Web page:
Simply put, Todd Haynes’s Carol is a gorgeous film. The ‘50s costumes and set design, all captured through grainy 16 mm photography, make for an aesthetic experience rivaled by few films in 2015. But rather than existing solely for a superficial feeling of visual pleasure, the stunning art direction compliments the captivating characters and powerful emotions to create a rapturous love story. Cate Blanchett and Rooney Mara refuse to be overshadowed by the film’s aesthetics with powerhouse performances that give their characters complex, multifaceted identities, creating a moving story of the love between two women in an era when homosexual relationships were often less than feasible. It’s a tale of forbidden love, yes, but a ravishing romance regardless of context. (Max Bledstein)
Director Ryan Coogler’s entry into the Rocky film universe, Creed, packs enough heart, soul, and emotional heft to knock out its five cinematic predecessors and maybe even lose in a split decision to the original. Coogler somehow manages to make his film feel like a Rocky movie while at the same time spinning a fresh, distinctive origin story for the film’s eponymous hero. Michael B. Jordan turns in his usual charismatic performance as the son of Rocky Balboa’s greatest rival, but it’s Stallone who steals the spotlight. 40 years after creating the Rocky character, Stallone returns to the series with a strong dramatic turn that packs enough emotional punch as to leave audiences feeling like they’ve just went 12 rounds with the champ.
8.) Slow West
One of the year’s most unique, and sadly underseen films, John Maclean’s Slow West makes an intriguing and thoughtful entry into the small subgenre that is the postmodern western. As shot by MacLean and DP Robbie Ryan, Slow West has landscapes that look like paintings. Michael Fassbender has a lot of fun playing the drifter archetype, and Ben Mendelsohn continues his run of being the greatest scumbag character actor as Payne, commanding the frame in the worlds most majestic fur coat. The dialogue has a poetic edge, the script with a taste of dark comedy. One of the best visual gags comes by circumstances literally pouring salt into a wound. Let’s drift, kid. (Dylan Griffin)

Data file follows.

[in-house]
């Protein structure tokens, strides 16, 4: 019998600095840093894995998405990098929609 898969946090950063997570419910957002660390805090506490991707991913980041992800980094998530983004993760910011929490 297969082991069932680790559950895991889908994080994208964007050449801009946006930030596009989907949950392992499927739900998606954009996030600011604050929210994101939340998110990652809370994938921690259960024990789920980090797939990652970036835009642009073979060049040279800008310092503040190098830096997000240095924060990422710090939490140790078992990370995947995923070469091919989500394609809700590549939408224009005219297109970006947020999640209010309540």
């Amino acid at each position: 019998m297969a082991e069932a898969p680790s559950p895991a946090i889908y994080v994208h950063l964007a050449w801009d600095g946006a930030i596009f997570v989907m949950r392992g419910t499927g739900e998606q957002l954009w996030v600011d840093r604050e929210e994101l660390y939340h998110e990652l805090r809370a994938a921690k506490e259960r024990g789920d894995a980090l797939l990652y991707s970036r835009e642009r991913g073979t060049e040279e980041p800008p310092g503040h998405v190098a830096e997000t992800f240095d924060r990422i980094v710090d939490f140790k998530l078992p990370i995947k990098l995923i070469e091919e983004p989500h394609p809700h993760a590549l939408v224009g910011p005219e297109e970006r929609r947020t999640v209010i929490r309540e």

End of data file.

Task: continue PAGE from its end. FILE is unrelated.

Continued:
7.) It Follows
On the back of one of the most ingenious horror premises in years, David Robert Mitchell’s It Follows is an endless stream of anxiety and terror for its runtime. Mitchell and his DP Mike Gioulakis create a vice of fear over the audience in their prolonged, surveillance-like takes. This is a film that cinematically brings to life the saying “You can run but you can’t hide.” Adding to the grip of impending doom is the bonkers electronic score by Disasterpeace, one of the finest this year. As I walked out of the theater after seeing it at Sundance, I kept looking over my shoulder. Was “it” following? (Dylan Griffin)
6.) The Martian
If you want “smart” sci-fi that’s still accessible, it doesn’t get much better than The Martian. True, it isn’t nearly as ambitious or transcendental (or frustrating) as last year’s entry into the sci-fi arms race, Interstellar, but it’s much less theoretical and a whole lot leaner. This one will make you think, keep you entertained, and deliver some genuinely-inspiring moments. Though it boasts the spectacle we’ve come to expect from sci-fi blockbusters, The Martian is a glorious celebration of scientific endeavor and problem solving. Director Ridley Scott shows amazing restraint as he scales back the pyrotechnics and emphasizes human ingenuity. The result is a crowd-pleasing adventure that entertains, engages, and inspires. Smart, accessible sci-fi at its best. (J.R. Kinnard)